Moving from Guitar to Bass

Posted: 14 April 2020

Updated: 22 February 2022

Thinking of transitioning from playing guitar to bass? Well, there’s much more to it than meets the eye.

Read time: 5 mins

You’ve got to grips with 6 strings, but bass has always appealed to you. You picked up guitar without too much fuss, and all those skills that you’ve learnt can be transferred over to the bass, so this should be straightforward right?

Well yes. And no. Whilst there are a lot of similarities there’s also a whole bunch of differences, some of which are pretty subtle and can be easily overlooked. Just because you’re a master on 6 strings doesn’t mean you’ll be a master of 4. We wanted to share our top tips to get you busting a groove in no time.

The approach

Bass may share the same tunings as a guitar, but the biggest mistake you can make is approaching them both in the same way. A bass being played like a lead guitar is very rarely effective when placed in the context of a full song. The main purpose of a bass is to support the rhythm of a song. Whilst the harmony is still important, it’s very much secondary.

Often the best approach is a simple one. Just because you can play like Flea doesn’t mean you should. Instead focus on restraint and establishing the groove. That could mean only playing a single note on the first beat of each bar, but your task is to establish the foundation for a track and not the finishing touches. Bass is as much about knowing when not to play as when to play.

The golden rules of playing bass are ‘taste, timing and tone’. If what you’re playing doesn’t tick all three of those boxes, then you should consider simplifying your style.


Lock in with the drummer

Mix up your playing style

They may look similar, but there’s big differences between a guitar and a bass. The larger body size, chunky neck, thicker strings and longer scale length all mean that your usual playing style will have to be modified to get the most out of your bass.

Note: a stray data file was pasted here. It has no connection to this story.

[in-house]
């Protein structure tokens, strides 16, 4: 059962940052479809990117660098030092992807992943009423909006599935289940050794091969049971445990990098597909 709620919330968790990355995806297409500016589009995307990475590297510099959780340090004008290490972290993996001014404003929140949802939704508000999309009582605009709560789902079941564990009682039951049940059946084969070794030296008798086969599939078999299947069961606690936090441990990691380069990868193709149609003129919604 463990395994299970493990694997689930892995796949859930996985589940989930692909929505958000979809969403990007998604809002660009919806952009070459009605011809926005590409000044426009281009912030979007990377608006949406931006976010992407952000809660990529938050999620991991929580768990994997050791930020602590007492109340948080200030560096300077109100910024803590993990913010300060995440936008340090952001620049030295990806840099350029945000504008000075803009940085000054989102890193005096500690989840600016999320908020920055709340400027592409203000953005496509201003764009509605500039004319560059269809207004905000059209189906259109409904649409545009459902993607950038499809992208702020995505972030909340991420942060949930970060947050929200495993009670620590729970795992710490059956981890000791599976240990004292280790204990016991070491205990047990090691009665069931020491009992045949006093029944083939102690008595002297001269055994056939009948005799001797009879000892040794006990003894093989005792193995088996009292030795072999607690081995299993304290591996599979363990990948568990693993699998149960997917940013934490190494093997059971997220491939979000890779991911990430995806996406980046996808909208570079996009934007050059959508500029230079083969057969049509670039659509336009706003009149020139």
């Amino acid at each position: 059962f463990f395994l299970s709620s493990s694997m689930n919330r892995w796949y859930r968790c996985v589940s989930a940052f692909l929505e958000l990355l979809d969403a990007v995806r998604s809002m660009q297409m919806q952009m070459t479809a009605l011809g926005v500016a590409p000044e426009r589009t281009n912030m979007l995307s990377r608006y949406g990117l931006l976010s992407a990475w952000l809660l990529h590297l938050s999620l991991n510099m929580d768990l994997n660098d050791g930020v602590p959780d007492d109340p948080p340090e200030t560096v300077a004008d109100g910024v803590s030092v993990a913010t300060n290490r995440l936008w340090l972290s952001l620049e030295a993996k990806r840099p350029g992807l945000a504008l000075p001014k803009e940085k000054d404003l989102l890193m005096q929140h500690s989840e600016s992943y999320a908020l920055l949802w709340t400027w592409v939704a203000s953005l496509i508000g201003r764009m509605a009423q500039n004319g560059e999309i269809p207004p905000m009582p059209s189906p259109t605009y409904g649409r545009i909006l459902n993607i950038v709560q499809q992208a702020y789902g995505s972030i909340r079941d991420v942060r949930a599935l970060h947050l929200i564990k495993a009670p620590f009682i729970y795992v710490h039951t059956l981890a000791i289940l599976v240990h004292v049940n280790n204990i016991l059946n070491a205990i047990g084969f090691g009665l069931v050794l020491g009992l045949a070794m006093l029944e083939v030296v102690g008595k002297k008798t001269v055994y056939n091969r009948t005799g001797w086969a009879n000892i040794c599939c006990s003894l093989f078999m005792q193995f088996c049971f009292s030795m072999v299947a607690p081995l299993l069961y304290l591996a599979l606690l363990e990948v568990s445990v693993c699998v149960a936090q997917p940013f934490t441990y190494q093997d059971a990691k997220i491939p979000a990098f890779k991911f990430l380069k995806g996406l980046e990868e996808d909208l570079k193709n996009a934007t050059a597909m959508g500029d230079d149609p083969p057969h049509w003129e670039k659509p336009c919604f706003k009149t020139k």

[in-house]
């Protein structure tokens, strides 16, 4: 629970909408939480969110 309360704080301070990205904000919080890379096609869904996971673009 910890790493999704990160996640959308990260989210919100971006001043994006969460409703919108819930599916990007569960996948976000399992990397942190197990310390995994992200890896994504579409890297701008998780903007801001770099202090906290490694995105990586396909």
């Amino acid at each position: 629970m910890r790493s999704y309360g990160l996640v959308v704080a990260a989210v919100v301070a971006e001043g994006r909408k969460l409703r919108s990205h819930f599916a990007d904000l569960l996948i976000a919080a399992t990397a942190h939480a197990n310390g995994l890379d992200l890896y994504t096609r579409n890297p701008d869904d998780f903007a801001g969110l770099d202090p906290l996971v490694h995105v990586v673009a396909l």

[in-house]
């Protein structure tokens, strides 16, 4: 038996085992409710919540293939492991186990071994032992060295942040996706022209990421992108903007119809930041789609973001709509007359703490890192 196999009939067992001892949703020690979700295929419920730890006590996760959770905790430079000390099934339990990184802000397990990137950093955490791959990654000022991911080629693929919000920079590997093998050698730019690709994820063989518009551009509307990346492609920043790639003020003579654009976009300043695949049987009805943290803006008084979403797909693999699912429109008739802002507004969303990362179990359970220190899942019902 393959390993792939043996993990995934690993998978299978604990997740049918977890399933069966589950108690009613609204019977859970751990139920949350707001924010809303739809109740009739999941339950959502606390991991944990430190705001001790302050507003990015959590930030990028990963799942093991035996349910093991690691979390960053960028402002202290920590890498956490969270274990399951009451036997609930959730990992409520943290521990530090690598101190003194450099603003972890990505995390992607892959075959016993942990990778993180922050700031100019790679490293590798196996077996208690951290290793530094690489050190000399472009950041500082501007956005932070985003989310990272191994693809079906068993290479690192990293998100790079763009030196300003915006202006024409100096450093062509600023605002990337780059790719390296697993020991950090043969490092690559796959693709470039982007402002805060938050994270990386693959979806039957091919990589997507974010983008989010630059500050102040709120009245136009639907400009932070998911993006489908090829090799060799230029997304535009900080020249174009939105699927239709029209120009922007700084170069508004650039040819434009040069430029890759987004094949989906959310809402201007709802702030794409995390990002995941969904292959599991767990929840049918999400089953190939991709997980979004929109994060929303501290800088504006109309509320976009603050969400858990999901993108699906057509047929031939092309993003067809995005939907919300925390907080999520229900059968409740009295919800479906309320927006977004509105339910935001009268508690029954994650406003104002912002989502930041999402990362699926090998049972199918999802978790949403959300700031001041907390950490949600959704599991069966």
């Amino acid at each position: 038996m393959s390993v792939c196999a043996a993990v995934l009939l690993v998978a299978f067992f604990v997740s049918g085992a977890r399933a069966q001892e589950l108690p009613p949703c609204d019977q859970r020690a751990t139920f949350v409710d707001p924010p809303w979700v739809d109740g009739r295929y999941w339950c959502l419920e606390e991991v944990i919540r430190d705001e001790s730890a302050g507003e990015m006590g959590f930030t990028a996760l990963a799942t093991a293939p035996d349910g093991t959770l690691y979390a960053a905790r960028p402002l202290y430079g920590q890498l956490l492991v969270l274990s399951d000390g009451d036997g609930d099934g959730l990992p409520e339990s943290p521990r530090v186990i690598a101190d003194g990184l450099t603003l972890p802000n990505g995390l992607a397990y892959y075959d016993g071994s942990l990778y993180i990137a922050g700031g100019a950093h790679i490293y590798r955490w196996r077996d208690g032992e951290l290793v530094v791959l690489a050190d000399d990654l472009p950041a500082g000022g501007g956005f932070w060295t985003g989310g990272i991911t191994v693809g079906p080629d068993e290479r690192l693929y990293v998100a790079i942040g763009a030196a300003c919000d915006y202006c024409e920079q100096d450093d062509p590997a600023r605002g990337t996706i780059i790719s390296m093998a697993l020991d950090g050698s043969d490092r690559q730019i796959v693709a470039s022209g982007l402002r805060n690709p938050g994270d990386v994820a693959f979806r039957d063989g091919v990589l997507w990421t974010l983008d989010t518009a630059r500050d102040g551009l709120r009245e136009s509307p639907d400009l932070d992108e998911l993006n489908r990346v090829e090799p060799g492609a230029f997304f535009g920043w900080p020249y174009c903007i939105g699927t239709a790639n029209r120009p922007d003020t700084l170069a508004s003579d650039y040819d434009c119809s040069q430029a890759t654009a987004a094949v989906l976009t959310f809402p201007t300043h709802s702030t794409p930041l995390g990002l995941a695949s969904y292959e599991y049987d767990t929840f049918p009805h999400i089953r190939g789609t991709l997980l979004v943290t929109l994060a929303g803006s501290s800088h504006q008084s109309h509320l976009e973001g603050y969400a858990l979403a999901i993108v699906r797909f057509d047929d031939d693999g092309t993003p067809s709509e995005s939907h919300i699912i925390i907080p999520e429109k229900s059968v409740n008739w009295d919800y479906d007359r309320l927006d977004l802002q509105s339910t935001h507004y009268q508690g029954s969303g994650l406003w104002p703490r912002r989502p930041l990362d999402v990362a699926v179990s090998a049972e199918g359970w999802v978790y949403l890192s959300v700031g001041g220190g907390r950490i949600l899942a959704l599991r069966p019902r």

With that in mind you should experiment with playing with your fingers on your right hand, instead of using a plectrum. This also allows you to try out slap bass which, once mastered, is a whole other weapon to add to your arsenal.

When thinking about your left hand you may find that the extra length of the neck coupled with thicker strings means your fingers struggle. Your index finger is usually stronger than your third finger, which can lead to inconsistent pressure on the strings and therefore erratic volume in your playing. You should look to build up extra strength by trying out bass specific practice techniques. The increased size of each fret could even mean that you ignore the ‘1 fret 1 finger’ rule that is prevalent in guitar playing.

Also perfecting your right arm and wrist position is important for bass guitar. Unlike guitar you should try and keep your elbow forwards to keep your wrist in-line. Your wrist shouldn’t be bent/strained, and shouldn’t be resting on the body of your bass. If you get that wrong and play for long periods you could find yourself in pain and even develop tendonitis. It’s much easier to nail your technique when first getting to grips with bass, than trying to fix a dodgy playing style further down the line.


But don’t ignore everything you’ve learnt up to now